Photo Credit: morguefile.com

 

The Fierce, Strong, Wild Heart of God

If my memory was good enough to write a memoir: a story of spiritual significance and coming-of-age, this is the story I would want to write. It has moved me to tears more often than I can think of. I had heard many people say that having children was a blessing… but what I didn’t know was that for me, the greatest blessing of having children would be learning what it meant to be a most beloved child of God myself. 

When my friend Adriel Booker asked me to write for her series on the Motherheart of God, I knew instantly what I wanted to write. I know God as my Father, but Oh! It’s just amazing how becoming a mother has revealed God’s tender heart to me in a way I couldn’t have imagined. Here’s the beginning, and then head over to Adriel’s to read the rest. (And while you’re there, look around. I love Adriel’s blog.)

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I went into motherhood with carefully weighed expectations:  I knew there would be fierce joy, thousands of photos too cute to delete, sleep deprivation, tantrum-taming, and way more contact with bodily fluids than I’d ever had before.  I also expected a few years spiritual lethargy.  With less time and energy for church, bible study and ministry, I expected to change gears for a couple of years: from spiritual ‘drive’ to a humming ‘neutral’.

I could not have been more wrong.

Friends, nothing has revealed God’s heart to me like becoming a mother. Nothing.

***

In the early days, there was the taking of pre-natal vitamins, and watching what I ate, of giving up skiing and wine without complaint as I marveled at the tiny being utterly dependent on my welcome. In the minutes of the first ultrasound, tears spilled down my cheeks as I saw a heartbeat flutter on the screen: life within my life, a soul of another already contained within mine. Oh, how I loved! And I shivered when, in that moment, I felt the words settle in deep: If this is how you love the little one dependent on you and completely unaware of it, how much more do I not love you, dependent and unaware and so utterly precious to me?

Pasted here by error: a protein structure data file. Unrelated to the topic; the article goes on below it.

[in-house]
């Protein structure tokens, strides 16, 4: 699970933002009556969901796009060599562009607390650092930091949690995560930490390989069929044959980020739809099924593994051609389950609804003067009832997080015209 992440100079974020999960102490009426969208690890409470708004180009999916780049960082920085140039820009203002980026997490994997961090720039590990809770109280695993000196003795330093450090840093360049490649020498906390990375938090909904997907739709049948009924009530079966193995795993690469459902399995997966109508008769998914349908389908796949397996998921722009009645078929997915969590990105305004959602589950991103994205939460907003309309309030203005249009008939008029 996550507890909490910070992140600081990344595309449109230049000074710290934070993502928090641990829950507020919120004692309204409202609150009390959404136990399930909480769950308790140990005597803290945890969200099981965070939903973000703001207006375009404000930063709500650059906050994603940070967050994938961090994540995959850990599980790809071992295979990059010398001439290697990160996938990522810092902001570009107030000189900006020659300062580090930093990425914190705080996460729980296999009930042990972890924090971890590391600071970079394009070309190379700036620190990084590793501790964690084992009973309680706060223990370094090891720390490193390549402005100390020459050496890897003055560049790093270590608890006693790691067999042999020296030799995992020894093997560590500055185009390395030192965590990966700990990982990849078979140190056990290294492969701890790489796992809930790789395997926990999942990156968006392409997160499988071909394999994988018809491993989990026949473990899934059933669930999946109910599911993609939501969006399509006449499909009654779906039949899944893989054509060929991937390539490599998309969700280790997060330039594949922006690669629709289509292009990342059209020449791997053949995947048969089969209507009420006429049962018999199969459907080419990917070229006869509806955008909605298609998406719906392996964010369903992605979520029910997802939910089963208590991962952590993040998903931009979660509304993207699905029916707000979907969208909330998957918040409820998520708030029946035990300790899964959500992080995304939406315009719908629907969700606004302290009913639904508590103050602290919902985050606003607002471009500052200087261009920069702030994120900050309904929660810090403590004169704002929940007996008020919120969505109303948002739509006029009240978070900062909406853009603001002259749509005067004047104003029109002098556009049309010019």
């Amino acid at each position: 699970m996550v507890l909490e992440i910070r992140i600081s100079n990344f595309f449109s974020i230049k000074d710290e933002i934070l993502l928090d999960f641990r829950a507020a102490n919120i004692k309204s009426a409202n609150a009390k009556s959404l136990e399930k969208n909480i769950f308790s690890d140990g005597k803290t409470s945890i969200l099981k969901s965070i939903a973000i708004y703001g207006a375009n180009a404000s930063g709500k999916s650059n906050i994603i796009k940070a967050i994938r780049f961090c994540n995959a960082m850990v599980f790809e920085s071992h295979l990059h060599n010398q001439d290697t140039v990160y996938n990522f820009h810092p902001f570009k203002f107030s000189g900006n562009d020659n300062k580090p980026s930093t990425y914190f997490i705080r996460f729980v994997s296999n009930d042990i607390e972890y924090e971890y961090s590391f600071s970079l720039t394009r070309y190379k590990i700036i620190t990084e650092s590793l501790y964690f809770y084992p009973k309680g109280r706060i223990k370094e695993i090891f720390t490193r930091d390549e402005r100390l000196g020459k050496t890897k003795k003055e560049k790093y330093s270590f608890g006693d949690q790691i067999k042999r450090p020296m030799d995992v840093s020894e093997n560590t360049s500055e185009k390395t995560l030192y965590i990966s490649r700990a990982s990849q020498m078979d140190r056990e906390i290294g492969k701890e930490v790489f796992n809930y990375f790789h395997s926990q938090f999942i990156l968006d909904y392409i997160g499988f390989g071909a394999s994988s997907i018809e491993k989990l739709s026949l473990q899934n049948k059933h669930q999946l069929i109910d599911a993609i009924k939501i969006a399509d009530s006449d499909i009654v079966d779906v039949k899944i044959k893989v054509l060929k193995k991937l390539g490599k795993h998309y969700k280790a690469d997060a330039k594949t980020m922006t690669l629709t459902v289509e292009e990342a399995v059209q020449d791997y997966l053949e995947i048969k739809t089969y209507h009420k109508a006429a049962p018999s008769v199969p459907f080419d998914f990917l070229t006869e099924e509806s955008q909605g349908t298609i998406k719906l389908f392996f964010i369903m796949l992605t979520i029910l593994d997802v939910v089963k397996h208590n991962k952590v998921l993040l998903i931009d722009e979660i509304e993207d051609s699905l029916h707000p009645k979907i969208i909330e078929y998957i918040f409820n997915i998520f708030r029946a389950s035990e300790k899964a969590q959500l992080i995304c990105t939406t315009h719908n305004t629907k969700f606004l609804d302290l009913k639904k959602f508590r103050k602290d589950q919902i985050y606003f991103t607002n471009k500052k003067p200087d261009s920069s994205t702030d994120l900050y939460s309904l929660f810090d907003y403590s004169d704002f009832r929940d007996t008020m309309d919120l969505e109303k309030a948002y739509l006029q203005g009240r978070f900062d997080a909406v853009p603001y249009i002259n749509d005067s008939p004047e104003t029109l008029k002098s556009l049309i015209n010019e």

(Click over to read the rest, won’t you?)

48 Tips from the World’s Worst Potty Trainer (A Cautionary Tale)

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Did you know I am the Worst Potty Trainer In The World? With an average toilet training time of 22 months/child, I dare you to challenge my title. I’m a firm believer of learning from others’ mistakes, so as someone who has made every possible mistake in potty training, I thought I’d share them with you as a cautionary tale.

Follow closely. Each step is important.

  1. Read widely before you begin. Create a Pinterest board and title it “Potty Training Tips”. Knowledge of the options is crucial for success.  
  2. Start when they are infants – practice ‘elimination communication’, whereby you learn to read (and anticipate) your kid’s body cues. (I was dead in the water on this one, since I never even managed to tell the difference between a tired cry or a hungry cry. It all just sounded like crying to me.)
  3. Start with they are 18 months: walking, communicating, and showing an interest in imitating you. Do not wait: it will be harder later.
  4. Start with they are 2 1/2, when they have better language and body awareness. Do not start before this: you will stress them out.
  5. Start with they are 3 1/2, when they can remove their own shorts and the threat of never being able to go to preschool forces you into panic. Do not start before this: you will stress them out.
  6. Take your cue from your child. They will tell you when they are ready.
  7. Post your decision on when to potty train on Facebook. Solicit dozens of unwanted opinions.
  8. You can potty train in one day if you do it right (notice: it’s all on you.) Prepare for the day with books, training DVDs and lots of exaggerated facial movements about the thrills of going potty. Have them train their teddy bear first. Then, on one day: banish the underwear and hold potty boot camp. Be persistent. They’ll get it by the end of the day…. if you did it right.
  9. Potty train in three days. Choose a weekend when you are not distracted and have your kiddo be nakey nakey all weekend. Involve all the stuffed animals and siblings in the Great Weekend of Potty Training. Be persistent. They’ll get it by the end of the weekend… if you did it right.
  10. Potty train when they’re ready. You’ll know when they’re ready because it will work. This makes complete sense… if you read the literature right.
  11. Let them run wild and free while training.
  12. Have them wear pull-ups while training.
  13. Let the diapers continue while training.
  14. Big-kid underwear from the get-go! The pride of getting it right as a “big kid” is a powerful motivator!
  15. Don’t be afraid to let them go back into diapers: what’s another couple hundred of trees in the landfill?